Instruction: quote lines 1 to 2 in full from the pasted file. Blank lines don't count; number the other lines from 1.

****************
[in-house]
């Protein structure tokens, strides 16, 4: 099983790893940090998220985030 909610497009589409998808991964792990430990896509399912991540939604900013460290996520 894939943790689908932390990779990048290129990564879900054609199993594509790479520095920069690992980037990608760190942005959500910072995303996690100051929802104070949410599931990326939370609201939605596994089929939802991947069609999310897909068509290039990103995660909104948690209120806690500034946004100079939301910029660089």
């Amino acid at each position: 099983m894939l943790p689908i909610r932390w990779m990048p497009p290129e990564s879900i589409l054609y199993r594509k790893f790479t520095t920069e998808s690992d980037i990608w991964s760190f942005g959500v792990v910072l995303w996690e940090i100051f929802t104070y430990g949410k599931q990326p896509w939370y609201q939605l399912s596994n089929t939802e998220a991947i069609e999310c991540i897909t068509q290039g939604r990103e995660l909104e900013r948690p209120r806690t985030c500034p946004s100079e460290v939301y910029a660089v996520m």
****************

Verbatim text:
[in-house]
């Protein structure tokens, strides 16, 4: 099983790893940090998220985030 909610497009589409998808991964792990430990896509399912991540939604900013460290996520 894939943790689908932390990779990048290129990564879900054609199993594509790479520095920069690992980037990608760190942005959500910072995303996690100051929802104070949410599931990326939370609201939605596994089929939802991947069609999310897909068509290039990103995660909104948690209120806690500034946004100079939301910029660089």